9. Keep your answers to-the-point. One thing employers look for in phone interviews is the ability to answer questions directly and concisely, because they want to hire people who can organize their thoughts and convey needed information quickly. So keep your answers fairly concise. Of course, if there’s more to tell after your short answer, you can certainly ask, “Does that give you what you’re looking for, or would you like me to go more in depth about this?”

 10. Don’t do a phone interview while you’re driving. You won’t be able to fully concentrate, and if the interviewer realizes you’re driving, it will come across very poorly—because of safety and because it looks like you’re not treating the conversation as a priority.

How to use LinkedIn for Career Development

Wednesday, December 7th, 2011

By Miriam Salpeter

Job seekers and professionals who care about their career trajectories should create and maintain a presence on LinkedIn. Why? It’s a valuable, professional network for job seekers. In fact, a recent Jobvite survey shows LinkedIn is involved in 73% of all hires influenced by social media. However, LinkedIn isn’t only a place for job seekers to maintain a presence. The network also provides tools to help anyone who wants to meet new people and expand her professional network, demonstrate expertise, and be found—all useful aspects of social media for all careerists.

Best Practices for Job Seekers

Your profile. It is much more likely for someone to find you via LinkedIn when you completely fill out your profile. Include a detailed summary. You have two choices when creating a summary: write it in the first person (using “I, me, and my”) or describe yourself as if a third party wrote it (using your name and “he” or “she” to describe yourself.) While I have a preference for the first person, the most important thing in your summary is to tell a story; don’t just list your qualifications; use LinkedIn to display a little personality and to inspire the reader to want to learn more about you. While you are at it, include a professional photo showing your face only.

Fill in all of your job titles and descriptions. Include words other people will use when they want to find someone like you. Use descriptive titles for your job descriptions. For example, if your title was “vice president,” add in a more descriptive detail in the title headline, such as, “Vice President, Sales and Marketing/Pharmaceuticals.”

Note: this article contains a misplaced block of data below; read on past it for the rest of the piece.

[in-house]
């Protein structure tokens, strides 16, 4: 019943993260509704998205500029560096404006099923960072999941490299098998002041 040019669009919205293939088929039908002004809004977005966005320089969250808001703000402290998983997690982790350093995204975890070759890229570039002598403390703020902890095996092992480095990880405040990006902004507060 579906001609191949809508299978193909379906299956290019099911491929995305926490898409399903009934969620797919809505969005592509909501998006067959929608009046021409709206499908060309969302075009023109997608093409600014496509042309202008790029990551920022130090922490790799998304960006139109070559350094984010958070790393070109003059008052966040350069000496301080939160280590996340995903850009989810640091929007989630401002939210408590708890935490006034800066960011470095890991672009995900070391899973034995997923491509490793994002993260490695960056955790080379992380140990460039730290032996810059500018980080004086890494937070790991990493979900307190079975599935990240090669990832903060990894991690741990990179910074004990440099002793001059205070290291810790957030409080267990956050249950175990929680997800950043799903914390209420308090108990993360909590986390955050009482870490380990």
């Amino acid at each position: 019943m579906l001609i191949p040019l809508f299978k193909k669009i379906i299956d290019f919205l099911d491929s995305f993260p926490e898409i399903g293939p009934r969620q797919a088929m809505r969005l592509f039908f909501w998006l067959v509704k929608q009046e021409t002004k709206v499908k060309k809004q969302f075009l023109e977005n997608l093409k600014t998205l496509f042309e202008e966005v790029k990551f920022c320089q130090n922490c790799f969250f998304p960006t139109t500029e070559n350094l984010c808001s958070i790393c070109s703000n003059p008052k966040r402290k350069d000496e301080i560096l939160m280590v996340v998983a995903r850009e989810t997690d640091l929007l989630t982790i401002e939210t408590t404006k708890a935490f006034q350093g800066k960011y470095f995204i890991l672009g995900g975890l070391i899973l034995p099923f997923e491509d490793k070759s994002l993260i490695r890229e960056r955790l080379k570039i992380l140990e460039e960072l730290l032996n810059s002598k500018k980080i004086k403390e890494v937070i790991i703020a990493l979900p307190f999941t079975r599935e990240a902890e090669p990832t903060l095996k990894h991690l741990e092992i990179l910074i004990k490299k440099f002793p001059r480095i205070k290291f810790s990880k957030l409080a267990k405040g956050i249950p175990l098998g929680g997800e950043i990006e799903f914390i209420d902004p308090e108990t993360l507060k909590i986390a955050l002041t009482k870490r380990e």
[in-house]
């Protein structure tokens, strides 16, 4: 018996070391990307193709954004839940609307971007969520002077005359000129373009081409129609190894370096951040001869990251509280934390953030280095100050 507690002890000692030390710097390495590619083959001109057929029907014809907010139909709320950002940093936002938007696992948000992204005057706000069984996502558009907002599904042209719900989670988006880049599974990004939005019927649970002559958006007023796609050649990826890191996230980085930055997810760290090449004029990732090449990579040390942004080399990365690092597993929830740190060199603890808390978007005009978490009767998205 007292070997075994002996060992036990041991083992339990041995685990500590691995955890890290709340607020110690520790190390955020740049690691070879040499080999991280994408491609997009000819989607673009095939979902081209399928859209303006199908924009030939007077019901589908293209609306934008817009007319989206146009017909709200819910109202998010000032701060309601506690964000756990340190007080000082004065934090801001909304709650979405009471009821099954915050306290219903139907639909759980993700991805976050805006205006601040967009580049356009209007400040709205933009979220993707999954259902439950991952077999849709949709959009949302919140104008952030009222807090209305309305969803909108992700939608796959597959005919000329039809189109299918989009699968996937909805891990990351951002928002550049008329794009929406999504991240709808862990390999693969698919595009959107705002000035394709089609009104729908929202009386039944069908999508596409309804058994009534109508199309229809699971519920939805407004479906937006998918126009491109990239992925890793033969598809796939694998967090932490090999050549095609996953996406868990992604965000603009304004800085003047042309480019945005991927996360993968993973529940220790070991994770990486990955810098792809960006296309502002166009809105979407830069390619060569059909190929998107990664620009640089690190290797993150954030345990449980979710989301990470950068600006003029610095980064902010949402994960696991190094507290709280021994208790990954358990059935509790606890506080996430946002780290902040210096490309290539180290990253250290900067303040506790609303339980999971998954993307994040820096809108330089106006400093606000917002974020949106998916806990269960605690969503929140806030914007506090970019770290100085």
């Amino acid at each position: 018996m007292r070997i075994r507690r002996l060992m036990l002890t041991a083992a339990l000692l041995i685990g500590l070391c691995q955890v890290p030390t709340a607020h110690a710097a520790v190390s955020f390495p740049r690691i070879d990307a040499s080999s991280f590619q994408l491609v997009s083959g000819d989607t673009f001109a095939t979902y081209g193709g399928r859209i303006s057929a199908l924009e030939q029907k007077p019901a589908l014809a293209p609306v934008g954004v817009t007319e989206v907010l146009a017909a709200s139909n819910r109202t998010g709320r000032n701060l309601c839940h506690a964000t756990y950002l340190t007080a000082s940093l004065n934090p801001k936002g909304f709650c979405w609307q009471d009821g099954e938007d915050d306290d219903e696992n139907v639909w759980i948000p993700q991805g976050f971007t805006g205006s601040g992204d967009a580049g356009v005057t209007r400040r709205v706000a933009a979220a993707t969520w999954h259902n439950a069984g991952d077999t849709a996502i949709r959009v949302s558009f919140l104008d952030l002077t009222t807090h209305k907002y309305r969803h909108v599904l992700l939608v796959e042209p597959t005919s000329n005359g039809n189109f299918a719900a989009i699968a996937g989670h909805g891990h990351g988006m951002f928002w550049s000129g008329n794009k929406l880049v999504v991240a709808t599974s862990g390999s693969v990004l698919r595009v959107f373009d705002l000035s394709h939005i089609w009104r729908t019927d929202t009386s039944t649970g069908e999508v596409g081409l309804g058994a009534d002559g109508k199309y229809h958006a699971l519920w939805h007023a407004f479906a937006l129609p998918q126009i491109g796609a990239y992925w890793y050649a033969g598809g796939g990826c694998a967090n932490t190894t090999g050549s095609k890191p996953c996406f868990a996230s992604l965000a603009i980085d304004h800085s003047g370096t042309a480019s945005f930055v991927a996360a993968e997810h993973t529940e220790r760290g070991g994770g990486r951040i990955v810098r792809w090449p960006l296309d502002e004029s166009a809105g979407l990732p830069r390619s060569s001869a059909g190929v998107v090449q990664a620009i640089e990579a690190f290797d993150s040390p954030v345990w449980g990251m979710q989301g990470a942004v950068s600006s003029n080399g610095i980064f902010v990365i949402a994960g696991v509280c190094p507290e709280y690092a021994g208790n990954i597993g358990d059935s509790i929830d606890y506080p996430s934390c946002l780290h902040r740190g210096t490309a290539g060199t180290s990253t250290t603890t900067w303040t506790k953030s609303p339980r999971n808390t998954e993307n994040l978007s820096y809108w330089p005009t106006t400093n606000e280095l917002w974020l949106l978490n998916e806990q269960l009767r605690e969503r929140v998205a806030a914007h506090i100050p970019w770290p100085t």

If you are a student, incorporate LinkedIn’s sections targeted specifically for you: Projects, Honors & Awards, Organizations, Test Scores, and Courses. Go to your LinkedIn profile page in edit mode, and click the blue “Add sections” bar under your profile summary to add these sections. Explore “Applications” when you are editing your profile. You may wish to add Slideshare, your blog feed, your reading list, or Events to your profile.

Your URL. This is important for everyone, but for job seekers who may wish to share their LinkedIn URLs via resumes or business cards, it is even more pressing. If you do not customize your URL, it has a bunch of random numbers after your name. It’s very easy to update this URL to a “vanity” link. Simply click on “Edit” at the end of the line showing your Public Profile.

Ask for recommendations. You need at least three recommendations for a complete LinkedIn profile. It is not necessary to have 35 references; some people think it is suspicious to have so many. Consider having a few references for each of your jobs, and maybe an extra one or two for your more recent positions. Be sure to give your endorsers some guidance and suggestions of topics to cover when you request recommendations.

Follow companies. When you follow companies (from the Companies tab), LinkedIn can be a great resource for learning when the company is hiring, and when people change jobs. LinkedIn actually suggests company profiles that may interest you; in essence, it does some of your research for you! When you follow a company, you alert the organization of your interest, which could be very useful when there is an opening at the organization.

Best Practices for Everyone

Keep in touch. Use LinkedIn to connect with people you meet casually or in formal networking events. It’s a good way to keep track of people, especially when colleagues move positions and companies so often. If you connect via LinkedIn, you won’t lose track of people you meet.

Join groups and expand your network. LinkedIn has groups for just about every profession, and even many hobbies. Search Groups to identify some active local and topical groups. Join and elect to receive updates. Contribute to conversations and respond to other people’s comments. When you encounter people you’d like to know better, ask them to connect with you on LinkedIn, and don’t hesitate to follow up by asking for a phone appointment or an in-person meeting.

Use “Answers” to demonstrate your expertise. LinkedIn’s Answers section is under the “Other” tab on the toolbar. Spend time exploring the questions and answer whenever you have something to say. Often, people use this section to identify and connect with experts to hire.

Take advantage of LinkedIn’s functionality, whether or not you are in an active job search. Using it well makes it more likely for someone to find you if they need to hire someone with your qualifications. Remember, it’s not just a medium for active job seekers; using LinkedIn’s tools help you showcase what you know and grows your network.